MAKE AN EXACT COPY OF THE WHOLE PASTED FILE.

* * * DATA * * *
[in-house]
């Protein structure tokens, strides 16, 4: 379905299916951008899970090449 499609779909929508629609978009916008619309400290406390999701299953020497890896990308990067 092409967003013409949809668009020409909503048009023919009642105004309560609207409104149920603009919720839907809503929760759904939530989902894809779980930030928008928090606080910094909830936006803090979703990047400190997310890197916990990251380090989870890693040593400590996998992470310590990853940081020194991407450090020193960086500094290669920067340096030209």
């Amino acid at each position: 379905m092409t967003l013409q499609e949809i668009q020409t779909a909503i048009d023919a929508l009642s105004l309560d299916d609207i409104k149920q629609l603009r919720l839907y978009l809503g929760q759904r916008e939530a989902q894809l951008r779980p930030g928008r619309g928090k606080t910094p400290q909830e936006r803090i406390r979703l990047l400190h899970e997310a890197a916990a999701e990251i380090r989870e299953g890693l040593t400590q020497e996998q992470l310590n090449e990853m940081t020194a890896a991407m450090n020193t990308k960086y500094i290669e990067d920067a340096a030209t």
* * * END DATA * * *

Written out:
[in-house]
């Protein structure tokens, strides 16, 4: 379905299916951008899970090449 499609779909929508629609978009916008619309400290406390999701299953020497890896990308990067 092409967003013409949809668009020409909503048009023919009642105004309560609207409104149920603009919720839907809503929760759904939530989902894809779980930030928008928090606080910094909830936006803090979703990047400190997310890197916990990251380090989870890693040593400590996998992470310590990853940081020194991407450090020193960086500094290669920067340096030209």
């Amino acid at each position: 379905m092409t967003l013409q499609e949809i668009q020409t779909a909503i048009d023919a929508l009642s105004l309560d299916d609207i409104k149920q629609l603009r919720l839907y978009l809503g929760q759904r916008e939530a989902q894809l951008r779980p930030g928008r619309g928090k606080t910094p400290q909830e936006r803090i406390r979703l990047l400190h899970e997310a890197a916990a999701e990251i380090r989870e299953g890693l040593t400590q020497e996998q992470l310590n090449e990853m940081t020194a890896a991407m450090n020193t990308k960086y500094i290669e990067d920067a340096a030209t």